Reprinted from Pied Type, April 8, 2015:

“On religious issues there can be little or no compromise. There is no position on which people are so immovable as their religious beliefs. There is no more powerful ally one can claim in a debate than Jesus Christ, or God, or Allah, or whatever one calls this supreme being. But like any powerful weapon, the use of God’s name on one’s behalf should be used sparingly. The religious factions that are growing throughout our land are not using their religious clout with wisdom. They are trying to force government leaders into following their position 100 percent. If you disagree with these religious groups on a particular moral issue, they complain, they threaten you with a loss of money or votes or both. I’m frankly sick and tired of the political preachers across this country telling me as a citizen that if I want to be a moral person, I must believe in ‘A,’ ‘B,’ ‘C’ and ‘D.’ Just who do they think they are? And from where do they presume to claim the right to dictate their moral beliefs to me? …

“I am warning them today: I will fight them every step of the way if they try to dictate their moral convictions to all Americans in the name of ‘conservatism.'”

Those are not my words. And I could not have been more surprised when I saw them. They are the words of Sen. Barry Goldwater (R-Ariz.) in a speech to the US Senate on September 16, 1981. An arch-conservative considered an “extremist” by many when he ran for president in 1964, he’d be appalled by what the right-wingers in his party are doing today — trying at every turn to impose their religious beliefs on the rest of the country. GOP conservatives have slipped a very long way from their “small government” and “big tent” positions of the past.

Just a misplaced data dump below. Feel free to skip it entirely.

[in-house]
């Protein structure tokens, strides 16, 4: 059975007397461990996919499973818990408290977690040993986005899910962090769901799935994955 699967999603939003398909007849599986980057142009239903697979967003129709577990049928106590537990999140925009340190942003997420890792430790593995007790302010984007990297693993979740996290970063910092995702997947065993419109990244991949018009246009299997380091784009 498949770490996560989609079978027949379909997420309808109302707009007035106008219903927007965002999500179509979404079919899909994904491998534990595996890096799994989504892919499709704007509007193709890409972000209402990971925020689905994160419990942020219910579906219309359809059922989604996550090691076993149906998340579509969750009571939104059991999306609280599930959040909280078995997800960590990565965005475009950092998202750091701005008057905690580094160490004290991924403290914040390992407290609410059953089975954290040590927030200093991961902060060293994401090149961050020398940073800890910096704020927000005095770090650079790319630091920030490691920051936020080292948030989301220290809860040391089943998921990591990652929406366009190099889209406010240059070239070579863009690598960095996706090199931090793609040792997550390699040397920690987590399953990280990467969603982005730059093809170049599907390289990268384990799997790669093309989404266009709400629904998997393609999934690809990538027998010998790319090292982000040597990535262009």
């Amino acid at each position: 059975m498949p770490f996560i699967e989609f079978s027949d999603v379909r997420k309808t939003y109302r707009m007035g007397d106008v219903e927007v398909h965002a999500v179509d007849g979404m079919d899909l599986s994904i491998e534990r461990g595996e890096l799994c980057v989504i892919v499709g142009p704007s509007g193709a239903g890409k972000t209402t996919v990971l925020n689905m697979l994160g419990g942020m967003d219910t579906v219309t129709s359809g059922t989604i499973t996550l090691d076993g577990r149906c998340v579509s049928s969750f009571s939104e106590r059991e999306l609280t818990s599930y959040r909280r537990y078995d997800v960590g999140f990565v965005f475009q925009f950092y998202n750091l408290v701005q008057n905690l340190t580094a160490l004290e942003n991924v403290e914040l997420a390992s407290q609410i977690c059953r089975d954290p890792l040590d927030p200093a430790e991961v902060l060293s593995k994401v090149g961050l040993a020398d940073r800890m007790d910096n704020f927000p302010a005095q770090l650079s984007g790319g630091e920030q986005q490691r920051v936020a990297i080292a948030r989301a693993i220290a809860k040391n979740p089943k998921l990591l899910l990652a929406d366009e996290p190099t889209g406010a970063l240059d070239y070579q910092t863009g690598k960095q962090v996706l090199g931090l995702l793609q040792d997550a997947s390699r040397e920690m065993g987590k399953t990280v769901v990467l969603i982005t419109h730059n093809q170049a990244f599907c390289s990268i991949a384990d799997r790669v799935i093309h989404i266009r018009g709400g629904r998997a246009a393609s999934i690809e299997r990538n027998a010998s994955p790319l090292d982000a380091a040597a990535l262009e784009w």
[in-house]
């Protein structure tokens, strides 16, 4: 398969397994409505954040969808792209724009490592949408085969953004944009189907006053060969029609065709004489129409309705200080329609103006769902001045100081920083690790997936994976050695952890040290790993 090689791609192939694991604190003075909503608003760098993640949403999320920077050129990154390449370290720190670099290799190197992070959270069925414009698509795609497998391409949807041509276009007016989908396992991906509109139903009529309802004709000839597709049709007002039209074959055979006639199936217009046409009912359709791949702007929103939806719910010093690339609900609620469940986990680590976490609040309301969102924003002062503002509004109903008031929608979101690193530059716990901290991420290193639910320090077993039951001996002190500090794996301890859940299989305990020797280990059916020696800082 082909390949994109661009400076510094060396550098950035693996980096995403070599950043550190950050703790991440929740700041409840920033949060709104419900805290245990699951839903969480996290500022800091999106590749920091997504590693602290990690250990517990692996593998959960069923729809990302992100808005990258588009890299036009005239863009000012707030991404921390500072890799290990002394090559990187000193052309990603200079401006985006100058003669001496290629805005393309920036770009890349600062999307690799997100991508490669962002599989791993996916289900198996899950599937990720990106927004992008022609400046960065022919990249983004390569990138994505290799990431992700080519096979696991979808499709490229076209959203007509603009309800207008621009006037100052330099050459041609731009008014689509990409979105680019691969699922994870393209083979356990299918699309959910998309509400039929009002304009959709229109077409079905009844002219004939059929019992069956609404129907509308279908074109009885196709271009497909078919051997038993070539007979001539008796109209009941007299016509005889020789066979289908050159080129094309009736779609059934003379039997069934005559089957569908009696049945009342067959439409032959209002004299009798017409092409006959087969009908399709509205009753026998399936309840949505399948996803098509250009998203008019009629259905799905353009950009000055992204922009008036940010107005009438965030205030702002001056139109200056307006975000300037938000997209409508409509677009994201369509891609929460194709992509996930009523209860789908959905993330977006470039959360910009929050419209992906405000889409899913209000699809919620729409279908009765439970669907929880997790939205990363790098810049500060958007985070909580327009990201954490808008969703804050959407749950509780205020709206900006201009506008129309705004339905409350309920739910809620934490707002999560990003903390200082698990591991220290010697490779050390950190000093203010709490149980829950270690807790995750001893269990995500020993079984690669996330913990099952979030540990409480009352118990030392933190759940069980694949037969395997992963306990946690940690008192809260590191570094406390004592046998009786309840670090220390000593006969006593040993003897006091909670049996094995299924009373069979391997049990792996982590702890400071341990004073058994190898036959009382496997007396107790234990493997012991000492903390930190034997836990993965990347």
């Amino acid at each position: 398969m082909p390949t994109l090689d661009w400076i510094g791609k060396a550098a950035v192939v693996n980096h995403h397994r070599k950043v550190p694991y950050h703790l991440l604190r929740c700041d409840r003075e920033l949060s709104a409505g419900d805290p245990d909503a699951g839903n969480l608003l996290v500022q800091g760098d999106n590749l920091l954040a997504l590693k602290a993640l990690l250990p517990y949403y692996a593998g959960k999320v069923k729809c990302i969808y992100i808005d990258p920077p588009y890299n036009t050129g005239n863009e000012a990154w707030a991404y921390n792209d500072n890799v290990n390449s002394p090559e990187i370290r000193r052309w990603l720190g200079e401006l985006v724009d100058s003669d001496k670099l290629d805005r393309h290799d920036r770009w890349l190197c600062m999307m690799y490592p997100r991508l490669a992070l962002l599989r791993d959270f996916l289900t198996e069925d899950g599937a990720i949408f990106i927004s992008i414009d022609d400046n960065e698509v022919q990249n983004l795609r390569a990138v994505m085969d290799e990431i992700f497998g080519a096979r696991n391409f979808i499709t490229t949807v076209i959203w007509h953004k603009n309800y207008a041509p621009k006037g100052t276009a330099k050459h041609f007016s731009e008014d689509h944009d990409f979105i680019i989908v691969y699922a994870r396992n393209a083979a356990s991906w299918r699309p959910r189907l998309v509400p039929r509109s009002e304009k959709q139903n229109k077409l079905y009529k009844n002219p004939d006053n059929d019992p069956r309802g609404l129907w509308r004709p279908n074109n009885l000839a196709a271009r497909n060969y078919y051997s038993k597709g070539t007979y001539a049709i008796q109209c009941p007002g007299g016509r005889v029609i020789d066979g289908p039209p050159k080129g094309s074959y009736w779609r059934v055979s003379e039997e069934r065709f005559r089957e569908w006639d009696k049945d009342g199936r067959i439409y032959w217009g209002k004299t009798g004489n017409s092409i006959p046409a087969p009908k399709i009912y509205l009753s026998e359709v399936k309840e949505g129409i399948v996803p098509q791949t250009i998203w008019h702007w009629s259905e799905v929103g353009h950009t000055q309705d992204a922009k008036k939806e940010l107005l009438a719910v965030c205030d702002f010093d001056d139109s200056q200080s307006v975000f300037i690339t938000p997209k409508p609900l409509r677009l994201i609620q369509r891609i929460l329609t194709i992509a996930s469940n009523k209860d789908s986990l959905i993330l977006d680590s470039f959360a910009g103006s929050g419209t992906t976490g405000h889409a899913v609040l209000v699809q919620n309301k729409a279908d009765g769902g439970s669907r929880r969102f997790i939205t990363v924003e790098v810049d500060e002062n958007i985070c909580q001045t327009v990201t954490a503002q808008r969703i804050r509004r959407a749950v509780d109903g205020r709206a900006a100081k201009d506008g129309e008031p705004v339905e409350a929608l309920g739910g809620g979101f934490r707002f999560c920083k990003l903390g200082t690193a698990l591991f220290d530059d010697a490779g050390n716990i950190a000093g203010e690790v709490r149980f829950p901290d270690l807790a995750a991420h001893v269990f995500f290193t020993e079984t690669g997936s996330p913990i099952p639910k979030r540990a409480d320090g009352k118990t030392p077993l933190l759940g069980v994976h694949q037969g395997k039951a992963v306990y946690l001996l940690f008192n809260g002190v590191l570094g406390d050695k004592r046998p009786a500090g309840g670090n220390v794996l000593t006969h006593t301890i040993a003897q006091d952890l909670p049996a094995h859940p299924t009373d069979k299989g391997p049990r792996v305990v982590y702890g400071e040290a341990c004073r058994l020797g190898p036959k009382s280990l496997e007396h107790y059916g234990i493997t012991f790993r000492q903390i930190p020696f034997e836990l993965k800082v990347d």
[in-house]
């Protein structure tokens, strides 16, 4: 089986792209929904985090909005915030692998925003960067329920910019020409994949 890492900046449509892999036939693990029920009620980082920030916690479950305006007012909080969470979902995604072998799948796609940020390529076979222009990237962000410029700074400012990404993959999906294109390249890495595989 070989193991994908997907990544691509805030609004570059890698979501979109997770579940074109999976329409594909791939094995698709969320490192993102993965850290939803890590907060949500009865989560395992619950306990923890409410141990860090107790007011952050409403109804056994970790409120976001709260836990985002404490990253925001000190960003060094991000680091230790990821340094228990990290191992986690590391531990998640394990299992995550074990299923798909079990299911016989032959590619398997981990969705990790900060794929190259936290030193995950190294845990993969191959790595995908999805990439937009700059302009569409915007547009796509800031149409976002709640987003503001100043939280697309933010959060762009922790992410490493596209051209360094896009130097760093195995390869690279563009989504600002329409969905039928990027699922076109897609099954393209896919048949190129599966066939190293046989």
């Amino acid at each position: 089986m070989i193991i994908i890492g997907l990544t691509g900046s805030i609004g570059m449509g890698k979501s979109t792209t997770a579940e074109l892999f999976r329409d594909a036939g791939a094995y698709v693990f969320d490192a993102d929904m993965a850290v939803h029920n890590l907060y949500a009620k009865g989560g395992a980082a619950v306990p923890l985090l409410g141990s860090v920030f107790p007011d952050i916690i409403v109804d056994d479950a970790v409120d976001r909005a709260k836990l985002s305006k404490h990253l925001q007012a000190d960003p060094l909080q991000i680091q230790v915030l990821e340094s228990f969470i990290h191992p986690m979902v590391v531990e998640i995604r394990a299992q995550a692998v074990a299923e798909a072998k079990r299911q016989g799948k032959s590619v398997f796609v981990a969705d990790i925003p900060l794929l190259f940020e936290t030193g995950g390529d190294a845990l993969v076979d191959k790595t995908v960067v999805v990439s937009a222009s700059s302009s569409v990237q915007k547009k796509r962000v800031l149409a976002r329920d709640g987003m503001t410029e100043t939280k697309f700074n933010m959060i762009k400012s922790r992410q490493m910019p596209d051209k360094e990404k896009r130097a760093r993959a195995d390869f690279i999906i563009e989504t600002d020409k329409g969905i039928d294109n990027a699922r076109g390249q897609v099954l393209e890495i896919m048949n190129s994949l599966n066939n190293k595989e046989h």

For several weeks the headlines have been about the so-called “religious freedom” legislation in Indiana and several other states. But now conservatives are back to their years-long campaign to impose their religious beliefs about abortion on every woman in the country, in direct opposition to the right of women to make their own choices. The latest salvo is a shiny new Kansas law prohibiting what it calls “dismemberment abortion” and defines as “knowingly dismembering a living unborn child and extracting such unborn child one piece at a time from the uterus.” Or to put it in neutral, correct medical terms, the law bans a procedure known as dilation and evacuation (D&E). However it’s described, banning the procedure is an intrusion by zealots and politicians into the legal and medical rights of women. (A similar bill reached the Oklahoma governor’s desk Wednesday.)

“Mark my word, if and when these preachers get control of the [Republican] party, and they’re sure trying to do so, it’s going to be a terrible damn problem. Frankly, these people frighten me. Politics and governing demand compromise. But these Christians believe they are acting in the name of God, so they can’t and won’t compromise. I know, I’ve tried to deal with them.”